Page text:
By now, I was starting to feel quite enthusiastic about it, and ideas of content relevant to my own business were beginning to take root in my brain. I realised that I spent a lot of time in discussion with clients answering their questions, many of which I’d been asked quite a few times. Wouldn’t it be great if I had content on my website for potential clients to find the answers to those questions before they even have to ask?
No time for too much thinking, though, because it was time for the practical exercise. And in typical John and Louise fashion, it was tremendous fun as well as insightful. Our task was to split into small groups and think about a content marketing strategy for one of several whacky businesses on offer. And whacky they were: chicken sexer, human scarecrow, professional mermaid, and time-travelling holiday company were just a few of the options. My partner and I opted for the time-travelling holiday firm, and we had a blast thinking about what content would answer the questions of potential holidaymakers.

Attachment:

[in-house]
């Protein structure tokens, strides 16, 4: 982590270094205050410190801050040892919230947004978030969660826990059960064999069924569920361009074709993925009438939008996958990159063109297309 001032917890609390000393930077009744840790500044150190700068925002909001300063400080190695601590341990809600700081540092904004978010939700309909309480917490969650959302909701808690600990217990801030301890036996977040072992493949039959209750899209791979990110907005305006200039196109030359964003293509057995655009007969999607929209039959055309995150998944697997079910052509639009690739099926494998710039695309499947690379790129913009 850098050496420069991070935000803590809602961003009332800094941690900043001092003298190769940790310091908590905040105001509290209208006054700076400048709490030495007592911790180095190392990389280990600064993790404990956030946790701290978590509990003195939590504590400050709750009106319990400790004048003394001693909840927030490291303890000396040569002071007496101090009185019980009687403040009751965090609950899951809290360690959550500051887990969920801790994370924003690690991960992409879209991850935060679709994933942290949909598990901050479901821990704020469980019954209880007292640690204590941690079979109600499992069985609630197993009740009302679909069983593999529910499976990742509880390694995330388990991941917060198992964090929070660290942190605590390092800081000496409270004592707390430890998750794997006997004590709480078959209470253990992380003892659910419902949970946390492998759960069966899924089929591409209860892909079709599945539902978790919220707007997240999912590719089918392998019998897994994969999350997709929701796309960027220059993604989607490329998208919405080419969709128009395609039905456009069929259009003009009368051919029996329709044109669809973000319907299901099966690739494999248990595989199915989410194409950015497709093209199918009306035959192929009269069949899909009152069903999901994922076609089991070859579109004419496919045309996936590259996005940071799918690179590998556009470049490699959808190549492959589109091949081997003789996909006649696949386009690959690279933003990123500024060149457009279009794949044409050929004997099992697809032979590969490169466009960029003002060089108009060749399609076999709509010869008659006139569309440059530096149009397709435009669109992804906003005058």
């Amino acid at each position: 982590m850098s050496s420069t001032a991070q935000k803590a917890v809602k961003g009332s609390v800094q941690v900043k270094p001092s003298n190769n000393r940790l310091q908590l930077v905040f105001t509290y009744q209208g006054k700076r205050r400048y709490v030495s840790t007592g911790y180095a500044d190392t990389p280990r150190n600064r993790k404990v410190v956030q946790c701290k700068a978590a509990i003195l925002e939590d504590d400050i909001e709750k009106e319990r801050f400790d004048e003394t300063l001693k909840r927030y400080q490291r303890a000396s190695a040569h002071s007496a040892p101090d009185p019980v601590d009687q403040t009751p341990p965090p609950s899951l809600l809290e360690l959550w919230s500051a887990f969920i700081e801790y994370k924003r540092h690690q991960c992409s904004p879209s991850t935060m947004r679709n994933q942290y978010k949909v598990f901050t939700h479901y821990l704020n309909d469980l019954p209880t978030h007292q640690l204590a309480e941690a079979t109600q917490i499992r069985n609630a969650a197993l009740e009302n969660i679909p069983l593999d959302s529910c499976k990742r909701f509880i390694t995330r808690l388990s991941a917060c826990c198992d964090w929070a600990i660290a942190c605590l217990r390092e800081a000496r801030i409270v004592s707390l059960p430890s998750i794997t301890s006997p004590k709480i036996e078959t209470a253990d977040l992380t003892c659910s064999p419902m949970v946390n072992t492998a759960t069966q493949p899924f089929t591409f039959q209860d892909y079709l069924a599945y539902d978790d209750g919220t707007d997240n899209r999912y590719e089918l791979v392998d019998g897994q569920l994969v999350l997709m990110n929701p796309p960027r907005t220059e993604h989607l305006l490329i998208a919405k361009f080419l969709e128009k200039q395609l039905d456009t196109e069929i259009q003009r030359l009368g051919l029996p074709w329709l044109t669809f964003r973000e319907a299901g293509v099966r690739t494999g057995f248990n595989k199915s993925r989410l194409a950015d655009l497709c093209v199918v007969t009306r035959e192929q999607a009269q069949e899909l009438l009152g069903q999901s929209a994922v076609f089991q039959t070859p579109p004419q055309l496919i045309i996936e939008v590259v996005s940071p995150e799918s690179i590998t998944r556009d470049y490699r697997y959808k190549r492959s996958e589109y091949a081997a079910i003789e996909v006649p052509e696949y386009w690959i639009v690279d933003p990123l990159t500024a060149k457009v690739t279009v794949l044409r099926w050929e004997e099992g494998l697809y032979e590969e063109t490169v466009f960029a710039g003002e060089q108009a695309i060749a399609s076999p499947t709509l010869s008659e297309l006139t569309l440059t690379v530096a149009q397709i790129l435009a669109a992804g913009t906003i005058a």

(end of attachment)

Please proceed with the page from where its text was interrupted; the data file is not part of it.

Some of our favourite ideas were a blog post entitled ’Ten Medieval Superfoods’, a podcast on how to understand medieval English, and a video on how to dress to be authentic for your time period. Even though this was a fictional business (although a career change to professional mermaid is a possibility now), the exercise was incredibly helpful. It really crystallised my thinking and I could easily translate some of the content ideas into topics for my own business.